First, the procedure. The DNC’s Rules and Bylaws Committee passed a resolution fixing the beginning of the 2008 Dem primary and caucus schedule. Today it will be considered by the full DNC and is expected to pass. Details from the Trib:
Unless there is unexpected maneuvering, the Democratic calendar will begin with the Iowa caucuses on Jan. 14, 2008, followed by Nevada’s caucuses Jan. 19, New Hampshire’s primary Jan. 22 and South Carolina’s primary a week later. After Feb. 5, other states would be allowed to hold primaries and caucuses.
Why do schedules change? To pick winners. In 1988, Lee Atwater moved up South Carolina because he could deliver it for Bush. In 1992, Zell Miller moved up Georgia because he could deliver it for Bill Clinton.
Now Harry Reid is moving up Nevada because he can deliver it for … ? Note that Clinton is currently doing terribly in the polls in NH and is tied with Edwards in IA. But, especially in a caucus situation, Reid can almost certainly deliver his state. (On the other hand, Reid appears to have asked Clinton to take over leader in 08 because he has a tough re-elect in 2010) The NH Dem Chair confirms this (Hotline):
“Unless a rule is directly related to taking back the White House, or helping to build this party, I’m not sure why we should be considering it,” she said. “The rules and bylaws committee shouldn’t be in the business of hurting candidates for the nomination. We should be helping them.”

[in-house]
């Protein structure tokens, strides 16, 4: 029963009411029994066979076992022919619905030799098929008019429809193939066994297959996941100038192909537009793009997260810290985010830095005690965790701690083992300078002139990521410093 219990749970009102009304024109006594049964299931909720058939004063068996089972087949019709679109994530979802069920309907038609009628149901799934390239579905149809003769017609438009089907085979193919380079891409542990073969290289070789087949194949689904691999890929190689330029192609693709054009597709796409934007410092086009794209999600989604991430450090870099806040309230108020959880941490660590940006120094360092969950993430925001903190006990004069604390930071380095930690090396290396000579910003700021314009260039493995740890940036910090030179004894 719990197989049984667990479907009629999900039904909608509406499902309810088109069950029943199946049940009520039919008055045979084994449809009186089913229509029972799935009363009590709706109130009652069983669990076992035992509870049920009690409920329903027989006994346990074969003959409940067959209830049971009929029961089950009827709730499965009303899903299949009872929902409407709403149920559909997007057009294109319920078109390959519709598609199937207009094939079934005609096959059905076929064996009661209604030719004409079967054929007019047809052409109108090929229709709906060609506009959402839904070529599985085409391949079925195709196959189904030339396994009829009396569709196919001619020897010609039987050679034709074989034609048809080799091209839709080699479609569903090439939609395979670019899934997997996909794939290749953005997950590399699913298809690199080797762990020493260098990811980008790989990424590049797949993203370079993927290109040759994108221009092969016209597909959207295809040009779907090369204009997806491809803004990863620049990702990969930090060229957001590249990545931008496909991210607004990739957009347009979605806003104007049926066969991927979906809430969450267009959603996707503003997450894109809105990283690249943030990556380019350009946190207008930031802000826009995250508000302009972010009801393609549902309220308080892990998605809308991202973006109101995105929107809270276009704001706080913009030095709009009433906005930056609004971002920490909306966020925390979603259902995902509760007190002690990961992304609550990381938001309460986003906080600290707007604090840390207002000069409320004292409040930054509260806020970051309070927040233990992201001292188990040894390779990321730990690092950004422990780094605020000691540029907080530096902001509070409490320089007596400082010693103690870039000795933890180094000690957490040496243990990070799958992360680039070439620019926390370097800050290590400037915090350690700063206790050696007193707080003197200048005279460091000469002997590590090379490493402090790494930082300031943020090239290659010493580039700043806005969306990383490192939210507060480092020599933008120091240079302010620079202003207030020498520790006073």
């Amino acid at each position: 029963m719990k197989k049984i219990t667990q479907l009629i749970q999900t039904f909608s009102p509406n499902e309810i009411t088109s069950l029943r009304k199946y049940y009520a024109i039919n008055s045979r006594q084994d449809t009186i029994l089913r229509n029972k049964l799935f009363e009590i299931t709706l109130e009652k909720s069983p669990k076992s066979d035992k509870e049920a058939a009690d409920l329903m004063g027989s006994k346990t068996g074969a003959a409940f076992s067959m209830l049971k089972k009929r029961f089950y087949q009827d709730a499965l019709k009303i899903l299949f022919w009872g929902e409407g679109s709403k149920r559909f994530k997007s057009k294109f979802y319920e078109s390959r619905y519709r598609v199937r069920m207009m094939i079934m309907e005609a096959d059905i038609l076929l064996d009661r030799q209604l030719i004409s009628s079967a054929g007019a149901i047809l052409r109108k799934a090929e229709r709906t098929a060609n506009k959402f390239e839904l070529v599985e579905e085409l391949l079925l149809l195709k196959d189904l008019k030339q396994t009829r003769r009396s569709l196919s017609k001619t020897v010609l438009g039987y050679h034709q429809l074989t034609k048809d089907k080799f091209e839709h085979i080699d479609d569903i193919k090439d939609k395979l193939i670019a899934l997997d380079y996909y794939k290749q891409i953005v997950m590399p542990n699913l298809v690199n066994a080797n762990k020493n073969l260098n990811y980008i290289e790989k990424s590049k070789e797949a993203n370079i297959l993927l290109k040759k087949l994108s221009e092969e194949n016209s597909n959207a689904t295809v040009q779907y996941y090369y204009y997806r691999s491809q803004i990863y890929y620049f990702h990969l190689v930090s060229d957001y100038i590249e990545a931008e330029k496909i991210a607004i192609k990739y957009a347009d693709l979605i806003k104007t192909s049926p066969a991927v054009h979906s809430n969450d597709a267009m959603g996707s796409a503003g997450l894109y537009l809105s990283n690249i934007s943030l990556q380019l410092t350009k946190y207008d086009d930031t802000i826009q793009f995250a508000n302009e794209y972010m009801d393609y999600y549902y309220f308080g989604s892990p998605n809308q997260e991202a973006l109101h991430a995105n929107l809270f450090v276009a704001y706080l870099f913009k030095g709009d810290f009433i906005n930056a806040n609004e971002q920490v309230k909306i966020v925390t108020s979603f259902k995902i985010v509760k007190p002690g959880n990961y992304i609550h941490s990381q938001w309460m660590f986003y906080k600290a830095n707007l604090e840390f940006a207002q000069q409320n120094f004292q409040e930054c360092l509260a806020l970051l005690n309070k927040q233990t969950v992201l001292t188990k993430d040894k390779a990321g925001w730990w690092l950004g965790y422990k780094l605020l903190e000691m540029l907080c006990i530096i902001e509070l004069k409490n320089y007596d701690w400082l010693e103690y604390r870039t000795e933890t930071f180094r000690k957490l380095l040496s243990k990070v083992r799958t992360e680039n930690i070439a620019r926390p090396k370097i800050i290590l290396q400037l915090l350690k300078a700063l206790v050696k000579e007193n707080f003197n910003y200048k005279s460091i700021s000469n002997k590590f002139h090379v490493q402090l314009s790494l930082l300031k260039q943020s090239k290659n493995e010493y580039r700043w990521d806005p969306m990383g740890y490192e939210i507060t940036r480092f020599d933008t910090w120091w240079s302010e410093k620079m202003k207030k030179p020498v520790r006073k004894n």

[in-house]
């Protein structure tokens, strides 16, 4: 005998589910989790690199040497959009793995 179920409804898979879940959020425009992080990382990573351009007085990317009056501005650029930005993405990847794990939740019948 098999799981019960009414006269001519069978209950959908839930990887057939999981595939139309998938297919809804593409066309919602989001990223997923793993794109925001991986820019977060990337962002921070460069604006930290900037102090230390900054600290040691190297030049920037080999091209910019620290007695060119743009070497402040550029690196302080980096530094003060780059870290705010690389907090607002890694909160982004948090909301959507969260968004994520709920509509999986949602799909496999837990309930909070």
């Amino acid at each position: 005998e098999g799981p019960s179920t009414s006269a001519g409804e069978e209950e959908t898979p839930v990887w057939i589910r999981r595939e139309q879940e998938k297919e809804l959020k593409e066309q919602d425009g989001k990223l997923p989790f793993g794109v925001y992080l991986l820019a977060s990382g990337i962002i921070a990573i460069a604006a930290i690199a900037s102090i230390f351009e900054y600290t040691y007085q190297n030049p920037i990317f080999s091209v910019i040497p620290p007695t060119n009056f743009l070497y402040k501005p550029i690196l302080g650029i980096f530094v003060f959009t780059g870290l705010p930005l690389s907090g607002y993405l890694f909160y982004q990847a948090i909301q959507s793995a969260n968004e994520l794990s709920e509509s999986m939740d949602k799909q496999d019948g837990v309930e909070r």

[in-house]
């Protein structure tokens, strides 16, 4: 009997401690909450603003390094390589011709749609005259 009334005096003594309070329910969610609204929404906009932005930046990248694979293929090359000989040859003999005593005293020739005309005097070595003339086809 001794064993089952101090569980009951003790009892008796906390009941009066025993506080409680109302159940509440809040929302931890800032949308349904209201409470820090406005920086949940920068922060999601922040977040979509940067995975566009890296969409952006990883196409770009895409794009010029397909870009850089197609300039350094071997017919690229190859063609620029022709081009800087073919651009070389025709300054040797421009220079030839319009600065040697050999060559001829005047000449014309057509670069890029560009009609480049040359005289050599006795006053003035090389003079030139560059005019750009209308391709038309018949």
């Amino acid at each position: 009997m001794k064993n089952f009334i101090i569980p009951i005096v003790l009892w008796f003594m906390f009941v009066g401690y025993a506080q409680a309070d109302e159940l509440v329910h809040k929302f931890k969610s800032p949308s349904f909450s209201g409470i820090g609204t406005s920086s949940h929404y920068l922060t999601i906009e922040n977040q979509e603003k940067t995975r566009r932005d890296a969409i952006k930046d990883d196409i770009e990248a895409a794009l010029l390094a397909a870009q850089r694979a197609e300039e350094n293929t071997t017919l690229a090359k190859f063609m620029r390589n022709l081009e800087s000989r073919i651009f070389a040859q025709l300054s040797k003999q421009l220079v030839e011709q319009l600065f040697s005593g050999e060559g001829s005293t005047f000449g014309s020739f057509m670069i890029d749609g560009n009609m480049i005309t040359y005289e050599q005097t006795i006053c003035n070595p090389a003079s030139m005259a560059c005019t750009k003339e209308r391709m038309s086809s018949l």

It also creates a more liberal and less white electorate:
While the consequences for selecting a nominee with this order of states are uncertain, adding Nevada as one of the early states could give union members a larger say, considering the number of hotel workers there. It will almost certainly also hasten the front-loading that has already transformed the contest from a months-long slog into a sprint lasting just a few weeks.
This has been reported as a big win for the labor unions, but this is a big win for SEIU and the service worker unions, not the industrial unions. The industrial unions hold sway in IA and MI. Now the other guys — the guys who are growing — have a say. NV is also much less white.
NH’s Manchester Union Leader titles this: “Dems Push Primary Penalty”. For them the story is that NH is getting the long end of the stick. You see, Bill Gardner, NH’s SOS has said, rules be damned, NH will be first. And, by law, he sets the date (more details here, care of NH Insider):
State law says the primary must be held seven days ahead of any “similar election.” Gardner has said that an additional caucus may fit into his broad interpretation that the law requires him to preserve the primary’s traditional impact on national politics, even though party-run caucuses are structured much differently than state-run primaries and may not be “similar.”
Ultimately, NH doesn’t matter because of convention votes, especially in a front-loaded, media-and-money-driven calender. It has a relatively small number in both party conventions. It matters for momentum. The press will report the winner, whatever happens. And it will have an impact on who wins the swing state in 2008 where 4 electoral votes really could make the difference:
Joining Sullivan in criticizing the measure was DNCer Alice Germond, who said she was concerned about the “unintended consequences of this,” including “repercussions that might result in our not winning that state in the general election.”